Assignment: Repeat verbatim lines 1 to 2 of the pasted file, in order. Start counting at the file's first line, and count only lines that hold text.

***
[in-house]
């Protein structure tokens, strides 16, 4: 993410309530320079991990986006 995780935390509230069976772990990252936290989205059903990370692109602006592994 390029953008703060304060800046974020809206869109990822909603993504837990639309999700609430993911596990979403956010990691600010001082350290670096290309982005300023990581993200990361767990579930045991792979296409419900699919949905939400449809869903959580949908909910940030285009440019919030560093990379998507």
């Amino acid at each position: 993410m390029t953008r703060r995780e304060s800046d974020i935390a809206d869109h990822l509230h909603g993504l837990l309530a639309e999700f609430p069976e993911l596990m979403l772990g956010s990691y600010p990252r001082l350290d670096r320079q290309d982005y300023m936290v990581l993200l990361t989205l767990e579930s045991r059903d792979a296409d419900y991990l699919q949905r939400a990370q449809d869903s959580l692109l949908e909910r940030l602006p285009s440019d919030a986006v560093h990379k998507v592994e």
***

[in-house]
């Protein structure tokens, strides 16, 4: 993410309530320079991990986006 995780935390509230069976772990990252936290989205059903990370692109602006592994 390029953008703060304060800046974020809206869109990822909603993504837990639309999700609430993911596990979403956010990691600010001082350290670096290309982005300023990581993200990361767990579930045991792979296409419900699919949905939400449809869903959580949908909910940030285009440019919030560093990379998507």